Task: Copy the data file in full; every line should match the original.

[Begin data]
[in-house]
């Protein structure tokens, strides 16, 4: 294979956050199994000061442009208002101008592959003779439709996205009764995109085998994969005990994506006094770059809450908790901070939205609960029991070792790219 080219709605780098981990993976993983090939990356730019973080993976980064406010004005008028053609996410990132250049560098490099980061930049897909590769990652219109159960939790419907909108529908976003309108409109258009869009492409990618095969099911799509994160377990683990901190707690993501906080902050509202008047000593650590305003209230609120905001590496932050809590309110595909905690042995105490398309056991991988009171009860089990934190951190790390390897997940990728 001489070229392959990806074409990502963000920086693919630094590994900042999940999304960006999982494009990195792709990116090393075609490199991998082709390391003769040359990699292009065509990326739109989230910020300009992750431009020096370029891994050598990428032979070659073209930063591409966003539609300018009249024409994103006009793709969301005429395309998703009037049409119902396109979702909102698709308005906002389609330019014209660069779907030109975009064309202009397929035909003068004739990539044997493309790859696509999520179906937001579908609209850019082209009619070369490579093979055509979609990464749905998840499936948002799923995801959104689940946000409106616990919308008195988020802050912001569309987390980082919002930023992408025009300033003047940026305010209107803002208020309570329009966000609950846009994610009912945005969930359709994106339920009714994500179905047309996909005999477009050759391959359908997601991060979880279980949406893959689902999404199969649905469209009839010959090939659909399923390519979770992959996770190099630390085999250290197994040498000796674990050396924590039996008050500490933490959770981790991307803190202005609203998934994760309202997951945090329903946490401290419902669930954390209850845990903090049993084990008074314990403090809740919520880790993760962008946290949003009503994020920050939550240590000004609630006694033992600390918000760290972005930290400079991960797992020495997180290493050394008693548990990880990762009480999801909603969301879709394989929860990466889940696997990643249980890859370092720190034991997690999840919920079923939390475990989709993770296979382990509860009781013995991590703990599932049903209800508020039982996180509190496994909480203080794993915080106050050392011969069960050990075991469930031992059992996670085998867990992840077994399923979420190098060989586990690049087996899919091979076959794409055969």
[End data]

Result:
[in-house]
């Protein structure tokens, strides 16, 4: 294979956050199994000061442009208002101008592959003779439709996205009764995109085998994969005990994506006094770059809450908790901070939205609960029991070792790219 080219709605780098981990993976993983090939990356730019973080993976980064406010004005008028053609996410990132250049560098490099980061930049897909590769990652219109159960939790419907909108529908976003309108409109258009869009492409990618095969099911799509994160377990683990901190707690993501906080902050509202008047000593650590305003209230609120905001590496932050809590309110595909905690042995105490398309056991991988009171009860089990934190951190790390390897997940990728 001489070229392959990806074409990502963000920086693919630094590994900042999940999304960006999982494009990195792709990116090393075609490199991998082709390391003769040359990699292009065509990326739109989230910020300009992750431009020096370029891994050598990428032979070659073209930063591409966003539609300018009249024409994103006009793709969301005429395309998703009037049409119902396109979702909102698709308005906002389609330019014209660069779907030109975009064309202009397929035909003068004739990539044997493309790859696509999520179906937001579908609209850019082209009619070369490579093979055509979609990464749905998840499936948002799923995801959104689940946000409106616990919308008195988020802050912001569309987390980082919002930023992408025009300033003047940026305010209107803002208020309570329009966000609950846009994610009912945005969930359709994106339920009714994500179905047309996909005999477009050759391959359908997601991060979880279980949406893959689902999404199969649905469209009839010959090939659909399923390519979770992959996770190099630390085999250290197994040498000796674990050396924590039996008050500490933490959770981790991307803190202005609203998934994760309202997951945090329903946490401290419902669930954390209850845990903090049993084990008074314990403090809740919520880790993760962008946290949003009503994020920050939550240590000004609630006694033992600390918000760290972005930290400079991960797992020495997180290493050394008693548990990880990762009480999801909603969301879709394989929860990466889940696997990643249980890859370092720190034991997690999840919920079923939390475990989709993770296979382990509860009781013995991590703990599932049903209800508020039982996180509190496994909480203080794993915080106050050392011969069960050990075991469930031992059992996670085998867990992840077994399923979420190098060989586990690049087996899919091979076959794409055969």